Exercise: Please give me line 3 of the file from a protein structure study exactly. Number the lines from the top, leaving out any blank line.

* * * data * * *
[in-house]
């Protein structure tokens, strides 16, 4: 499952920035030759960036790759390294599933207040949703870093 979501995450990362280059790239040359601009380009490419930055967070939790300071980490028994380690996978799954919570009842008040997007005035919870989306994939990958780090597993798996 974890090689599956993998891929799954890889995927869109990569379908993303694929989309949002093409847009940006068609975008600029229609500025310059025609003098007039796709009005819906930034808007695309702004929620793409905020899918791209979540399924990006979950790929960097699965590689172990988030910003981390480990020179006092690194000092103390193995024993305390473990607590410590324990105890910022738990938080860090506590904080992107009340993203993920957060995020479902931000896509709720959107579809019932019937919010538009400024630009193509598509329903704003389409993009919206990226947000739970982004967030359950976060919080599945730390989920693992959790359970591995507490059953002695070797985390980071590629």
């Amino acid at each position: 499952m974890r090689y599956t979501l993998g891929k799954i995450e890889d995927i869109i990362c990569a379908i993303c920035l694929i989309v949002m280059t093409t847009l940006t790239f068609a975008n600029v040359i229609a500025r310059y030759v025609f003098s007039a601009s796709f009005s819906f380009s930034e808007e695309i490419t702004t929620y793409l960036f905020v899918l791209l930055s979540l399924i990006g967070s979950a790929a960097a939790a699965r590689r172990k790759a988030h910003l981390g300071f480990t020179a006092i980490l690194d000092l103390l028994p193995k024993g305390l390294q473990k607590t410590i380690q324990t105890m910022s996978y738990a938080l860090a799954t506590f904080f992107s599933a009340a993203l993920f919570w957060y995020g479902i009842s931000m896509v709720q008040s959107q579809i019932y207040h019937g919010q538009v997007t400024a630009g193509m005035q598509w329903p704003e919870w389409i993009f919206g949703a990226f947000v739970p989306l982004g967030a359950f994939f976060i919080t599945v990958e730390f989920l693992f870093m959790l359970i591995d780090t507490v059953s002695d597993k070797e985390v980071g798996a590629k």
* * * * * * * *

């Amino acid at each position: 499952m974890r090689y599956t979501l993998g891929k799954i995450e890889d995927i869109i990362c990569a379908i993303c920035l694929i989309v949002m280059t093409t847009l940006t790239f068609a975008n600029v040359i229609a500025r310059y030759v025609f003098s007039a601009s796709f009005s819906f380009s930034e808007e695309i490419t702004t929620y793409l960036f905020v899918l791209l930055s979540l399924i990006g967070s979950a790929a960097a939790a699965r590689r172990k790759a988030h910003l981390g300071f480990t020179a006092i980490l690194d000092l103390l028994p193995k024993g305390l390294q473990k607590t410590i380690q324990t105890m910022s996978y738990a938080l860090a799954t506590f904080f992107s599933a009340a993203l993920f919570w957060y995020g479902i009842s931000m896509v709720q008040s959107q579809i019932y207040h019937g919010q538009v997007t400024a630009g193509m005035q598509w329903p704003e919870w389409i993009f919206g949703a990226f947000v739970p989306l982004g967030a359950f994939f976060i919080t599945v990958e730390f989920l693992f870093m959790l359970i591995d780090t507490v059953s002695d597993k070797e985390v980071g798996a590629k």